A more moderate alternative to opening up GSTN APIs to third parties is to permit accessing the database through partnering with GSPs. At present, the relevant legal framework applicable to GSPs prevents it from offering its services for any activities beyond those required by the applicable GST Act. Also, the GSP is barred from using or sharing taxpayer data for any monetary considerations or for reasons not permitted by the agreement. Both these clauses cumulatively read suggest that credit bureaus, banks or non-bank lenders would be unable to partner with GSPs to leverage GST data of compliant businesses for determining their creditworthiness.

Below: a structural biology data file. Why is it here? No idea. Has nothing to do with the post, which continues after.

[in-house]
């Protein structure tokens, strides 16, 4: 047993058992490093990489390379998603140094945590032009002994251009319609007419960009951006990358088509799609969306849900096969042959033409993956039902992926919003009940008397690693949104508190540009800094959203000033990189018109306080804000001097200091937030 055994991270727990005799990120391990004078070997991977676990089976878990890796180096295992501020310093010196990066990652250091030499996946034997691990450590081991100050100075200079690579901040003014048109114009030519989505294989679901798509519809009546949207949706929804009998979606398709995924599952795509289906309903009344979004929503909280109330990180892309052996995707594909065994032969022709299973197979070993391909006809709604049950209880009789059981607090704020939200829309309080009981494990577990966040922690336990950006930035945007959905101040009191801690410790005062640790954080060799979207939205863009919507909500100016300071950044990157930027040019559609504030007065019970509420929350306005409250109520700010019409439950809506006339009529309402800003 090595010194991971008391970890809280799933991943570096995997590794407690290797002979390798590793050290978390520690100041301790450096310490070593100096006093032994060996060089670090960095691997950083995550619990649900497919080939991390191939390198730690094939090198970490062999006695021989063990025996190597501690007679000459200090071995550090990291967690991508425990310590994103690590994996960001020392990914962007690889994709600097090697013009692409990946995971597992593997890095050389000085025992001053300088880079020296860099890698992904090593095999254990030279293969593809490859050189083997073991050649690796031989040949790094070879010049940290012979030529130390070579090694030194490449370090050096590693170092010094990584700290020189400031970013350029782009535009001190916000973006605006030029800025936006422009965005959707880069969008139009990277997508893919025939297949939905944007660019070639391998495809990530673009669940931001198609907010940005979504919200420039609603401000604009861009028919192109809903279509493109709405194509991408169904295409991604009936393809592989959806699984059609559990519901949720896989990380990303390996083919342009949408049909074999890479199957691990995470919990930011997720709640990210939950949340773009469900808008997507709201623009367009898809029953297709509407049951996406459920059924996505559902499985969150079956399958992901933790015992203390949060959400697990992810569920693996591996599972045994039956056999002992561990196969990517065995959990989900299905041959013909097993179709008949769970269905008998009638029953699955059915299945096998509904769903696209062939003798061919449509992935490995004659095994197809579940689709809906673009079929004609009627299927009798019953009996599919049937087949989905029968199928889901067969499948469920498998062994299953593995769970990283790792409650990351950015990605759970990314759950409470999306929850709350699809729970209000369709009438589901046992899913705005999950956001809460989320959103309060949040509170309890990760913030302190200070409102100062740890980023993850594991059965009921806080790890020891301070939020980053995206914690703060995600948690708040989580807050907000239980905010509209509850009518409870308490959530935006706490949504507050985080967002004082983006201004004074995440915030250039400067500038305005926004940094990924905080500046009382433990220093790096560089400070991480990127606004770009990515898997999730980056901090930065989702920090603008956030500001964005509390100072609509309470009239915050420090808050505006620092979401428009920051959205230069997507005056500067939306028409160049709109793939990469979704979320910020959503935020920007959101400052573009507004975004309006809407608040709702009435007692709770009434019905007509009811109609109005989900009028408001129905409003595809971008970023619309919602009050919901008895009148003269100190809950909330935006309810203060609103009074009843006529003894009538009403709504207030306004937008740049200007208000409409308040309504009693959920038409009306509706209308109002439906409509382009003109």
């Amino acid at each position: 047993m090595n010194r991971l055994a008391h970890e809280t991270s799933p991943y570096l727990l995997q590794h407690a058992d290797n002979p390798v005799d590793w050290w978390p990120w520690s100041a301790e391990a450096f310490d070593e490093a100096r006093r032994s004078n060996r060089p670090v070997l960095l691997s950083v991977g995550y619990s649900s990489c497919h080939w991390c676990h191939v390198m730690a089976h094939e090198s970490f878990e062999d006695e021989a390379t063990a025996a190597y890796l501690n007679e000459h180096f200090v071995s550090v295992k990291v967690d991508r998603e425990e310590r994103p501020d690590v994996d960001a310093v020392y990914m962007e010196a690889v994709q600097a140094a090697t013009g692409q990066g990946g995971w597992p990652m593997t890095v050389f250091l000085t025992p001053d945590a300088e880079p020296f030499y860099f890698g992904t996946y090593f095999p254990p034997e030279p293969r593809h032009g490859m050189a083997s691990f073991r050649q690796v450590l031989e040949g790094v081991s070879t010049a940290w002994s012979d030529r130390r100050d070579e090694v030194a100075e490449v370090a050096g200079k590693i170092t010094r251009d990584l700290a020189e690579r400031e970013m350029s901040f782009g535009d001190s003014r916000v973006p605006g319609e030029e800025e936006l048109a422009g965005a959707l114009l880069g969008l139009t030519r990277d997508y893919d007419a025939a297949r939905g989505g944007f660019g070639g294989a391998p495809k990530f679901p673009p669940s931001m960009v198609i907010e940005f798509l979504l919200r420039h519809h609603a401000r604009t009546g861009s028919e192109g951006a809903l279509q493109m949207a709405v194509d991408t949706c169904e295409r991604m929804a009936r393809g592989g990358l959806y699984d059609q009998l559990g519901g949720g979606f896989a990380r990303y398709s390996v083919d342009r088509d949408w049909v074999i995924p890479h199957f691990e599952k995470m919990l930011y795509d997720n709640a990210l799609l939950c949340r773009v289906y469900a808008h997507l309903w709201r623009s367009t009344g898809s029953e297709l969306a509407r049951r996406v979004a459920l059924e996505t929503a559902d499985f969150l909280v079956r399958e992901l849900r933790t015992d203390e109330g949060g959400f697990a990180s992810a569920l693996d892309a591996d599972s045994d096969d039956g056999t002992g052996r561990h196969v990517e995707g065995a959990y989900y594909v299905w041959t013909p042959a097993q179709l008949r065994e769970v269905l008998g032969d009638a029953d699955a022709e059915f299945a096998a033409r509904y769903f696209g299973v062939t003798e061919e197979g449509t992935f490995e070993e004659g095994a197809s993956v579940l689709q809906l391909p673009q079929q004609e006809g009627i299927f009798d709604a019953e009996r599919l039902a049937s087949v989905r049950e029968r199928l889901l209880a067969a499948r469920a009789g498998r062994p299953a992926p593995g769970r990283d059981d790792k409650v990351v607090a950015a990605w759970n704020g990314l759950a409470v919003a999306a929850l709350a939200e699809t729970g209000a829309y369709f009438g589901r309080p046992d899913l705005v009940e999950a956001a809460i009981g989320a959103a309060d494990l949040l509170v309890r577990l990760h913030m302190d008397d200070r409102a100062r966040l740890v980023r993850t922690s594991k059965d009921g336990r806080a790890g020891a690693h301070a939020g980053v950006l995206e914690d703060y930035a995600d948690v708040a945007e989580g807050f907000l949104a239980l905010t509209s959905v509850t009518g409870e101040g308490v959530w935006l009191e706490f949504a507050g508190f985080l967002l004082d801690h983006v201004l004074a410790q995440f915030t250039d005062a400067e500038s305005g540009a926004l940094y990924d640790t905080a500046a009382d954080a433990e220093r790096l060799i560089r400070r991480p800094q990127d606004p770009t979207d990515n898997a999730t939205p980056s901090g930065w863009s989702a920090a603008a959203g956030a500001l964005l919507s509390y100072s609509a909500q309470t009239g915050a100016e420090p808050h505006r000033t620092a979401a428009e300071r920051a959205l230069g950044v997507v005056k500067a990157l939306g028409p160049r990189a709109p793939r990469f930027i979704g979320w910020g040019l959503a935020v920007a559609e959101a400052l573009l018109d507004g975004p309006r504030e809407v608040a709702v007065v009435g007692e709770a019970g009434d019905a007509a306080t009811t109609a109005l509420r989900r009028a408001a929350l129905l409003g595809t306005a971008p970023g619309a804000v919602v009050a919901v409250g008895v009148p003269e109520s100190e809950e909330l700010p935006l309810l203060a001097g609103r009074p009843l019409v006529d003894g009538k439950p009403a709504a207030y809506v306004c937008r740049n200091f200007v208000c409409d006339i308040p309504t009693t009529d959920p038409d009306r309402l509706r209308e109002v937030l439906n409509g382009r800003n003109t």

If policymakers aren’t willing to go as far exposing GSTN APIs to third parties directly, they should remove these restrictive covenants on GSPs so that third-party entities like credit bureaus/banks and NBFCs may partner with the former to leverage trade data deposited at the GSTN.

Conclusion

The widespread inability to access formal finance is a common pain-point of India’s heterogeneous MSE landscape. The lack of proper documentation, bankable collateral, and non-standard financials constrain them to access informal credit at interest rates twice as much as those in the formal credit markets. Both the CGTMSE and the GSTN hold promise for enabling lenders to create a viable credit proposition for small and micro enterprises. Policymakers should enable these catalysts.